https://www.scribd.com/document/395415391/The-Use-of-Prime-Generators-to-Implement-Fast-Twin-Primes-Sieve-Of-Zakiya-SoZ-Applications-to-Number-Theory-and-Implications-for-the-Riemann-Hypoth

 I compiled the D source using the latest LDC 1.16.0. When 
 comparing times to Nim it's comparable but becomes slower as 
 inputs sizes increase. Here are some times for the Nim version 
 compared to `primesieve` -- 
 https://github.com/kimwalisch/primesieve

 ```
 ➜  ~ inxi -SCM
 System:    Host: localhost.localdomain Kernel: 5.1.11-pclos1 
 x86_64 bits: 64 Desktop: KDE Plasma 5.16.1 Distro: PCLinuxOS 
 2019
 Machine:   Type: Laptop System: System76 product: Gazelle v: 
 gaze10 serial: <root required>
            Mobo: System76 model: Gazelle v: gaze10 serial: 
 <root required> UEFI [Legacy]: American Megatrends v: 1.05.08
            date: 03/31/2016
 CPU:       Topology: Quad Core model: Intel Core i7-6700HQ 
 bits: 64 type: MT MCP L2 cache: 6144 KiB
            Speed: 1185 MHz min/max: 800/3500 MHz Core speeds 
 (MHz): 1: 800 2: 800 3: 800 4: 800 5: 800 6: 800 7: 800 8: 800
 ```

 ```
             N          | twinprimes_ssoz |   primesieve  | 
 Ratio |
     
 -------------------|-----------------|---------------|-------|
        100_000_000_000 |       4.628     |      5.837    |  
 1.26 |
        500_000_000_000 |      23.308     |     32.765    |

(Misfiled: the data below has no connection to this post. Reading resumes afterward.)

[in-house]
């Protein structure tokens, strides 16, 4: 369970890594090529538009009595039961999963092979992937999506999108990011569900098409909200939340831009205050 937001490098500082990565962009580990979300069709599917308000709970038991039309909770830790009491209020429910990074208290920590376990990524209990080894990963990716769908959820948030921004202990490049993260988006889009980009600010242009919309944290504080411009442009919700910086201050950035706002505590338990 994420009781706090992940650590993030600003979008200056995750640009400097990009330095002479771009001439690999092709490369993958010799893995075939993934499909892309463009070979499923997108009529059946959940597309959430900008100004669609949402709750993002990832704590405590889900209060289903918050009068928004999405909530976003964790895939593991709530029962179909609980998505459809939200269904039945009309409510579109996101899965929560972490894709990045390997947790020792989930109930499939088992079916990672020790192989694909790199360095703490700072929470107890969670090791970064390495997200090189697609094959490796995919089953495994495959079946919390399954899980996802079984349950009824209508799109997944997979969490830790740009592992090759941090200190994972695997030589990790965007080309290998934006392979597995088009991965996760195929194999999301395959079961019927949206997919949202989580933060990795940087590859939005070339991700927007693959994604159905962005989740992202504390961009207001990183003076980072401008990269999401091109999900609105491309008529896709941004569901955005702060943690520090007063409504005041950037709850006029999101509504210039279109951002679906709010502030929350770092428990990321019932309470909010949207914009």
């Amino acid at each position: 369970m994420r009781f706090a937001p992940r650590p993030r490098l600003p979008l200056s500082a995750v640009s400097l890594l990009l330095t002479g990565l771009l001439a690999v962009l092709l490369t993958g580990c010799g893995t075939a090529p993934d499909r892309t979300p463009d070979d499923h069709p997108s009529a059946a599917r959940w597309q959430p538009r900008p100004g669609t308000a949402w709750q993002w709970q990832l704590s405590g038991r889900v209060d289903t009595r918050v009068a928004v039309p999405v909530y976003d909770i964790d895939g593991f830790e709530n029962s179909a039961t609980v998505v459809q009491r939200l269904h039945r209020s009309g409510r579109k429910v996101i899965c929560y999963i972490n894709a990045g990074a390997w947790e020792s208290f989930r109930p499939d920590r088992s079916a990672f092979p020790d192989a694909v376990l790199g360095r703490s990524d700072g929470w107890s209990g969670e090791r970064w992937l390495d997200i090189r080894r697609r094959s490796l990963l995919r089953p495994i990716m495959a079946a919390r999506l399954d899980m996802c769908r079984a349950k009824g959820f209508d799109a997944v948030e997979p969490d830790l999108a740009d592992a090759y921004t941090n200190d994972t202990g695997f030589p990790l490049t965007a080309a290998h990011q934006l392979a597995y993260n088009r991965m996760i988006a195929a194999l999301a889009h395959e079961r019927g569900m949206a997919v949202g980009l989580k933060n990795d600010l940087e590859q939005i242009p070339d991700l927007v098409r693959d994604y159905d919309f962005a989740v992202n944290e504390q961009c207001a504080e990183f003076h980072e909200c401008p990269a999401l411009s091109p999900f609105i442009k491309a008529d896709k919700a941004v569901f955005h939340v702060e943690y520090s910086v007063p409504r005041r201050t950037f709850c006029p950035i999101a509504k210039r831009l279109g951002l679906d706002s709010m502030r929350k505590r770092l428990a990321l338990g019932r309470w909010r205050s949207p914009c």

1.41 |
      1_000_000_000_000 |      47.966     |     69.705    |  
 1.45 |
      5_000_000_000_000 |     265.746     |    388.233    |  
 1.46 |
     10_000_000_000_000 |     572.803     |    821.755    |  
 1.43 |
     50_000_000_000_000 |    3004.487     |   4620.525    |  
 1.54 |
    100_000_000_000_000 |    6307.521     |   9724.568    |  
 1.54 |
    200_000_000_000_000 |   13603.531     |  20279.547    |  
 1.49 |
 ```
 I'm hoping people can help improve it and make it faster than 
 it currently is.

 Thanks.

 Jabari
Timing comparisons on my system. Nim code compiled with GCC 8.3.1 (system has LLVM 8.0.0). ``` N | Nim | D | Ratio | -------------------|-----------------|---------------|-------| 100_000_000_000 | 4.628 | 4.619 | 1.00 | 500_000_000_000 | 23.308 | 24.071 | 1.03 | 1_000_000_000_000 | 47.966 | 49.703 | 1.04 | 5_000_000_000_000 | 265.746 | 276.847 | 1.04 | 10_000_000_000_000 | 572.803 | 590.881 | 1.03 | 50_000_000_000_000 | 3009.485 | 3046.913 | 1.01 | 100_000_000_000_000 | 6307.521 | 6594.283 | 1.04 | 200_000_000_000_000 | 13603.531 | 14706.743 | 1.08 | ```
Jun 29
parent Exil <Exil gmall.com> writes:
On Saturday, 29 June 2019 at 12:28:35 UTC, Jabari Zakiya wrote:
 Timing comparisons on my system. Nim code compiled with GCC 
 8.3.1 (system has LLVM 8.0.0).

 ```
             N          |       Nim       |       D       | 
 Ratio |
     
 -------------------|-----------------|---------------|-------|
        100_000_000_000 |       4.628     |      4.619    |  
 1.00 |
        500_000_000_000 |      23.308     |     24.071    |  
 1.03 |
      1_000_000_000_000 |      47.966     |     49.703    |  
 1.04 |
      5_000_000_000_000 |     265.746     |    276.847    |  
 1.04 |
     10_000_000_000_000 |     572.803     |    590.881    |  
 1.03 |
     50_000_000_000_000 |    3009.485     |   3046.913    |  
 1.01 |
    100_000_000_000_000 |    6307.521     |   6594.283    |  
 1.04 |
    200_000_000_000_000 |   13603.531     |  14706.743    |  
 1.08 |
 ```
Could be the difference between NIM's GC and D's, seeing as you are continually allocating new arrays. Could just be that the GCC backend for NIM generates better assembly than LLVM. Could profile the two and look at the assembly to see where the additional time is being spent.
Jun 29